Wednesday, June 5, 2013

Tying on the Trail


Do you tie your horse out on the trail?  
To trees or hitching rails?

My last trail ride (previous post) was wonderful. However, we did have one small incident that became a good learning experience.

We stopped at a rest area with hitching rails.
 I took my lead rope out of my saddle bag.
I snapped the lead rope to Misty's halter and removed her bridle.
I tied the lead rope to the hitching rail.
I sat down at a nearby picnic table to enjoy a snack.
I thought I had tied the lead safely around the rail and support post so it wouldn't slide.
Nope!
I looked at Misty and Oh! Oh!

Misty had her head down to the ground, happily munching grass, because the lead rope had slid all the way down the support pole to the ground.  Not a good situation.  So I got up to fix it before she decided to put her head up.

Another rider, closer to Misty, saw the precarious situation too and moved toward Misty to help.  Misty lifted her head, felt the odd angle of resistance from the lead rope and went into a panic.   I got to her just as the hardware on her lead rope broke.  She stood quietly like "Huh, what just happened?"

Another rider came over and tied my lead rope (now without hardware) to her halter and I re-tied the lead rope to the rail, securely this time.

She soon got into another brief panic and pulled back hard, but didn't break anything.  This was very unusual behavior for Misty as she has never done the panic-pull-back dance before. It surprised me.  I'm not sure what caused the 2nd panic. Perhaps she was aware of the deer herd we just passed, as they moved away from the area.  Or she was uncomfortable with the horse tied at the other end of the hitching rail. Or the poor girl was just feeling a little freaky after her 1st panic.

No harm done, thankfully. 
It was time to mount-up and ride-on.

Lessons learned:
  1. Stay close to Misty when she is tied in a strange place, next to an unfamiliar horse, especially out on the trail. 
  2. Find a better method of tying out on the trail. 
I prefer not to leave a lead rope tied to her halter and ride with it around her neck or tied to my saddle horn, etc.  I want to easily detach the lead and carry it in my saddle bag.

I'm going to try The Clip.  

Anybody use one out on the trail? I think the tether ring will be useful around tree trunks and then I can attach the clip to the tether ring. 



How do you tie out on the trail?

7 comments:

  1. I'm glad that all turned out OK. It must have been scary for you to see Misty in a panic.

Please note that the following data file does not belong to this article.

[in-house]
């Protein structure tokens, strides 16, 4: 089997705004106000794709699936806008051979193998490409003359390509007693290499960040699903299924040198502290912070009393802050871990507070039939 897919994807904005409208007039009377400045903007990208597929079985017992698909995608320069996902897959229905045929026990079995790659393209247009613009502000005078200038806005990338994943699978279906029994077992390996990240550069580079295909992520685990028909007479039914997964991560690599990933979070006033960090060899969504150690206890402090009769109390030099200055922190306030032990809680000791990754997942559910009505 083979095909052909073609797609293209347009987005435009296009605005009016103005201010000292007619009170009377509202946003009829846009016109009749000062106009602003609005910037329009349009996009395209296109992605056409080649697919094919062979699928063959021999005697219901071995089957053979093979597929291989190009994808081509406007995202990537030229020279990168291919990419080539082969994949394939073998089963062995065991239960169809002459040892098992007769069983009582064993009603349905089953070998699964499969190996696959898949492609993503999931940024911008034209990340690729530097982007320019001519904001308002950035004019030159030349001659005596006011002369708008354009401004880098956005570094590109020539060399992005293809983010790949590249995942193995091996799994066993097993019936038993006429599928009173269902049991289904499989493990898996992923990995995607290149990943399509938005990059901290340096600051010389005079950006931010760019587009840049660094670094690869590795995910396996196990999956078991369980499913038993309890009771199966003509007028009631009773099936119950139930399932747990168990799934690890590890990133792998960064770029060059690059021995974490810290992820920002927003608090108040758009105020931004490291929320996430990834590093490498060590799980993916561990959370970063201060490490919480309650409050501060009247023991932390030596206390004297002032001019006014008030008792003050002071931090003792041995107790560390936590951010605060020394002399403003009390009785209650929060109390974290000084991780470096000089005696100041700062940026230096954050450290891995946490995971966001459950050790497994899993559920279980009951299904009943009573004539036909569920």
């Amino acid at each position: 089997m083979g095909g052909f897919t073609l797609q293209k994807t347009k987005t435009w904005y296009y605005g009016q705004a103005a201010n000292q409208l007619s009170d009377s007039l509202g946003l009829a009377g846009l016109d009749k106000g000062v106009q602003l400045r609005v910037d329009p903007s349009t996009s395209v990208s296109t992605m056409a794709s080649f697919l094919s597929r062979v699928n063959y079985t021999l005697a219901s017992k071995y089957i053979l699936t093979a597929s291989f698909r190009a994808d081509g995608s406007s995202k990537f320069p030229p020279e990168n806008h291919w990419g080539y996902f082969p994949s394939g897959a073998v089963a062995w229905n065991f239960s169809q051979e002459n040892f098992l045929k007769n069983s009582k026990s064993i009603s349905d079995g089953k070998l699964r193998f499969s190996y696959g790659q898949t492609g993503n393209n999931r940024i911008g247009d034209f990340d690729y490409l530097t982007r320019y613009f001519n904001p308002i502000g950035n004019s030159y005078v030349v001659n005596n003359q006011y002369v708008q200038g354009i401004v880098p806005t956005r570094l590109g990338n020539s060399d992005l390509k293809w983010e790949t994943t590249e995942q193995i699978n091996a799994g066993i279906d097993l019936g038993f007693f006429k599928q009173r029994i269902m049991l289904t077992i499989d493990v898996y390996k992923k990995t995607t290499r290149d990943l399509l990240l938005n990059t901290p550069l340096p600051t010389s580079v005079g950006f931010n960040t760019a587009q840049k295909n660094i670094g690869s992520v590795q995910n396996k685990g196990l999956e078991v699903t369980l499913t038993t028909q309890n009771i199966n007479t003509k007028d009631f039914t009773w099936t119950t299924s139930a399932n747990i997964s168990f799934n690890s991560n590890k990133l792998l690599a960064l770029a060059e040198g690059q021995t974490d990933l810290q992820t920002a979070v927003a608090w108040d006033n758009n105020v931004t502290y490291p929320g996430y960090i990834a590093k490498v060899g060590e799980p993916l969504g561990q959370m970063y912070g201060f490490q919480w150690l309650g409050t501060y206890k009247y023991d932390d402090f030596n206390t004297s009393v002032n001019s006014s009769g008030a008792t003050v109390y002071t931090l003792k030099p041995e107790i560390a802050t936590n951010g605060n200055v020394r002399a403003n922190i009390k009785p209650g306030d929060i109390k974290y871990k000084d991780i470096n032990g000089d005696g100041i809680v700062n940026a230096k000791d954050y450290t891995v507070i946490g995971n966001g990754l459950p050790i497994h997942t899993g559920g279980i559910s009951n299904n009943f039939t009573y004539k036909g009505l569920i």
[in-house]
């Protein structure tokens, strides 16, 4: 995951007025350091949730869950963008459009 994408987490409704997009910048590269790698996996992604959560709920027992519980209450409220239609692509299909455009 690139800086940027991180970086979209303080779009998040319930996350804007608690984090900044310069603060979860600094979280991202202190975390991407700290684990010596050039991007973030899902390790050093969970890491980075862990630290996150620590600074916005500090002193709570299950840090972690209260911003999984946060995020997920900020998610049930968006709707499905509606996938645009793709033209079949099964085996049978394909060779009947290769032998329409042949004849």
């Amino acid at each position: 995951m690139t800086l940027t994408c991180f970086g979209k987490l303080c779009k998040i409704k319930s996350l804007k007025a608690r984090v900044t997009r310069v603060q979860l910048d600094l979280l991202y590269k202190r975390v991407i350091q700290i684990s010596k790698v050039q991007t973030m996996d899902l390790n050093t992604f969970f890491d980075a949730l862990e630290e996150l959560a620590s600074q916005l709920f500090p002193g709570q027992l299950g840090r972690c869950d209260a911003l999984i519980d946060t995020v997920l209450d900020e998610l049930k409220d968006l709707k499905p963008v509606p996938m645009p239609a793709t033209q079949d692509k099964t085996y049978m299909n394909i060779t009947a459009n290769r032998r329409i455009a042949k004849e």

I like being able to tie the horses when taking a break. We used to have picket lines when I did Pony Club events - all horses were tied to a rope stretched between trees. Surprisingly I don't recall any panic situations. I'm thinking that if a horse did pull, the rope had enough stretch that it didn't cause panic.
    I've never used a clip, just the quick release knot, and making sure that the length of the rope was safe.
    And, speaking of safety, it irks me to see folks loop or tie rains around a pole.

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    1. We're going to learn to tie to a picket line this summer at a high-lining clinic. A lot of people have good luck with the high lines/pickets. It was scary to watch Misty pull like that. Everyone remarked at how solid the hitching rails were. :-)

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  2. Oh, the clip looks fantastic!

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  3. It's interesting to learn about all the various aspects around horse ownership.

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    1. It's a never-ending learning experience. There are always surprises and new encounters. And always room for improvement.

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  4. Julie Goodnight uses one for all of her horses and the only negative thing I have to say about it, after using it, is that it's heavy. Leaving it on the lead rope while trying to lead will take some getting used to. Personally, I use a bank-robber's knot (a type of quick-release) to tie with, other than when I'm at Julie's barn, then I'll use the clip.

    It is super fast and easy, but the weight is a turn off for me.

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    1. Thanks GunDiva. I'll give it and try and see how I like it. It'll probably live in my saddle bag and be used mostly on the trail. I use a quick release knot too, but just didn't get to Misty quick enough.

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